FMCSA said that, currently, 49 states and the District of Columbia allow 18- to 20-year-old CDL holders to operate CMVs in intrastate commerce — meaning under-21 drivers may drive within state borders, such as from Houston to El Paso (about 747 miles) or from Miami to Tallahassee (about 480 miles).

military driver

The Military Commercial Driver Pilot Program will allow a limited number of younger drivers to drive trucks interstate as long as they possess the military equivalent of a CDL and are sponsored by a participating trucking company. (Sgt. Jason Fetterolf/U.S. Army National Guard)

The proposed pilot comes after a July 2018 announcement outlining details of the Military Commercial Driver Pilot Program, which allows certain 18- to 20-year-olds with military training to operate CMVs in interstate commerce.

It also follows a May 15, 2019, Federal Register notice requesting public comments in a number of areas for a possible pilot program for younger drivers.

The May 2019 notice sought public comments on specific questions regarding training, qualifications, driving limitations, operational and participation requirements, insurance, research and data, and vehicle safety systems that should be considered in developing the second pilot program for younger drivers.

The Sept. 4 notice also addresses comments received on the 2019 notice and seeks comments on the new announcement for 60 days.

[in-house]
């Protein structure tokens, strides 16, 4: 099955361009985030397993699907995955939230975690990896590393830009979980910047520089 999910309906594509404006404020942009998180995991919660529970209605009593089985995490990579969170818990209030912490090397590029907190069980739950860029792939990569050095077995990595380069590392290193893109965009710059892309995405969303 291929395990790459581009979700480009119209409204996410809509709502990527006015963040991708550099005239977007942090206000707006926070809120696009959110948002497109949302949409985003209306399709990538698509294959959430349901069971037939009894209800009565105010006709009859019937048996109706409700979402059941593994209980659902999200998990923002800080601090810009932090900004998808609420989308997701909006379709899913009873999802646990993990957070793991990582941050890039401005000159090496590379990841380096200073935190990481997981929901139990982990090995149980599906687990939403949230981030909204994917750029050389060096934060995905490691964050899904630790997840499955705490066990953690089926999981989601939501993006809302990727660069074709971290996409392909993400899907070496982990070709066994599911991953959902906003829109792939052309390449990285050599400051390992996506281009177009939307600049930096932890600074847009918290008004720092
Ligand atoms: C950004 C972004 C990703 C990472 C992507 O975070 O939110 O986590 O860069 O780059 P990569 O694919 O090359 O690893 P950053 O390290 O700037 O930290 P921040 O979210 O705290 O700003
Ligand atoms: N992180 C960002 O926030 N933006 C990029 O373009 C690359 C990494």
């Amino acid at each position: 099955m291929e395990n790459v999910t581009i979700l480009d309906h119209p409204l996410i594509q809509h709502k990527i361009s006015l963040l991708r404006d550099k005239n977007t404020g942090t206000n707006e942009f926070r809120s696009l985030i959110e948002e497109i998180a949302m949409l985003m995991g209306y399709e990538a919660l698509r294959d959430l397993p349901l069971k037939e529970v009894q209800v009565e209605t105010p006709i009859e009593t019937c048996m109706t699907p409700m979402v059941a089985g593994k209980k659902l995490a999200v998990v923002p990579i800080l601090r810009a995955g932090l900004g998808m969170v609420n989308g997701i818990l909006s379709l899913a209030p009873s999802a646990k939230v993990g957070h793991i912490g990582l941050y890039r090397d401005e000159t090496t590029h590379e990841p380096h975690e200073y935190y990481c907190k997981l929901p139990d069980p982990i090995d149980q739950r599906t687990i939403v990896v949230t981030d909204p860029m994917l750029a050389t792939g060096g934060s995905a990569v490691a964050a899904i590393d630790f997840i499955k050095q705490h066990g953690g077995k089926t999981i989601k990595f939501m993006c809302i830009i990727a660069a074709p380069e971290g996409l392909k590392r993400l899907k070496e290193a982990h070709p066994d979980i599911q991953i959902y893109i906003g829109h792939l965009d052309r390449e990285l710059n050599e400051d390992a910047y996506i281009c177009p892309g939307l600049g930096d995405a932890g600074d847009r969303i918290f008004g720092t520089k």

The agency received 1,118 comments on the 2019 notice — 504 commenters favored the proposal and 486 opposed it. More than 1,000 individuals and 95 organizations commented, FMCSA said.

Of the total, more than 750 were unique. The rest were form letters that urged the agency to initiate a program focused on shorthaul drivers.

FMCSA said organizations that favored the program included:

  • American Trucking Associations
  • Agricultural Retailers Association
  • American Bakers Association
  • Arkansas State Highway Commission
  • Commercial Vehicle Training Association
  • DriverReach
  • Hudson Insurance Group
  • Intermodal Association of North America
  • International Association of Movers
  • International Foodservice Distributors Association
  • International Franchise Association
  • National Association of Publicly Funded Truck Driving Schools
  • National Interstate Insurance
  • National Propane Gas Association
  • National Ready Mixed Concrete Association
  • National Retail Federation
  • National Tank Truck Carriers
  • Towing and Recovery Association of America
  • Truckload Carriers Association

Those opposing the initiation of a younger driver pilot program were: Advocates for Highway and Auto Safety, Citizens for Reliable and Safe Highways, Governors Highway Safety Association, Insurance Institute of Highway Safety, Owner-Operator Independent Drivers Association, Parents Against Tired Truckers, Trucking Alliance and several private citizens, motor carriers and other professional trade associations.

Numerous private citizens, motor carriers, training schools, state trucking associations, logistics companies, risk assessment companies, information technology companies and other professional trade organizations offered full or conditional support for the program.